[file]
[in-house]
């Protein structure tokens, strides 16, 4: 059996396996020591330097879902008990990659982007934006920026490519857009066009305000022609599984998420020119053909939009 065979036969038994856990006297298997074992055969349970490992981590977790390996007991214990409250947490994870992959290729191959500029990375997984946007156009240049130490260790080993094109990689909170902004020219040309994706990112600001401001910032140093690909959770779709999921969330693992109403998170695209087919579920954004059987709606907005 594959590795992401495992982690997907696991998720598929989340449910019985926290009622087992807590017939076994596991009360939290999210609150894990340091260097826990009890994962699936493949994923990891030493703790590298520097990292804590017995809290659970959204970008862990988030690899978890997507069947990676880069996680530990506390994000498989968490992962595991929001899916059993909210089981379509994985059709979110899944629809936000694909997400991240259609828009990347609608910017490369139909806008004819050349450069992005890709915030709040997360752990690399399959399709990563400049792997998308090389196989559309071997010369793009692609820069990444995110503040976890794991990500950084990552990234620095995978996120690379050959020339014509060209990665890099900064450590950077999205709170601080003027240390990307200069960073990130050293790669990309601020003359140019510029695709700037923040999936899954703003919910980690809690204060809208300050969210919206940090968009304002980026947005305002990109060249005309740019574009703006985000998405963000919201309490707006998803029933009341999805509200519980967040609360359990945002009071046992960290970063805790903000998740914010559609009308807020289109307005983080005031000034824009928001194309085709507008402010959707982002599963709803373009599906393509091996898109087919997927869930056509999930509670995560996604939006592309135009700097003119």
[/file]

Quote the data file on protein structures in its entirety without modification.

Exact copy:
[in-house]
């Protein structure tokens, strides 16, 4: 059996396996020591330097879902008990990659982007934006920026490519857009066009305000022609599984998420020119053909939009 065979036969038994856990006297298997074992055969349970490992981590977790390996007991214990409250947490994870992959290729191959500029990375997984946007156009240049130490260790080993094109990689909170902004020219040309994706990112600001401001910032140093690909959770779709999921969330693992109403998170695209087919579920954004059987709606907005 594959590795992401495992982690997907696991998720598929989340449910019985926290009622087992807590017939076994596991009360939290999210609150894990340091260097826990009890994962699936493949994923990891030493703790590298520097990292804590017995809290659970959204970008862990988030690899978890997507069947990676880069996680530990506390994000498989968490992962595991929001899916059993909210089981379509994985059709979110899944629809936000694909997400991240259609828009990347609608910017490369139909806008004819050349450069992005890709915030709040997360752990690399399959399709990563400049792997998308090389196989559309071997010369793009692609820069990444995110503040976890794991990500950084990552990234620095995978996120690379050959020339014509060209990665890099900064450590950077999205709170601080003027240390990307200069960073990130050293790669990309601020003359140019510029695709700037923040999936899954703003919910980690809690204060809208300050969210919206940090968009304002980026947005305002990109060249005309740019574009703006985000998405963000919201309490707006998803029933009341999805509200519980967040609360359990945002009071046992960290970063805790903000998740914010559609009308807020289109307005983080005031000034824009928001194309085709507008402010959707982002599963709803373009599906393509091996898109087919997927869930056509999930509670995560996604939006592309135009700097003119």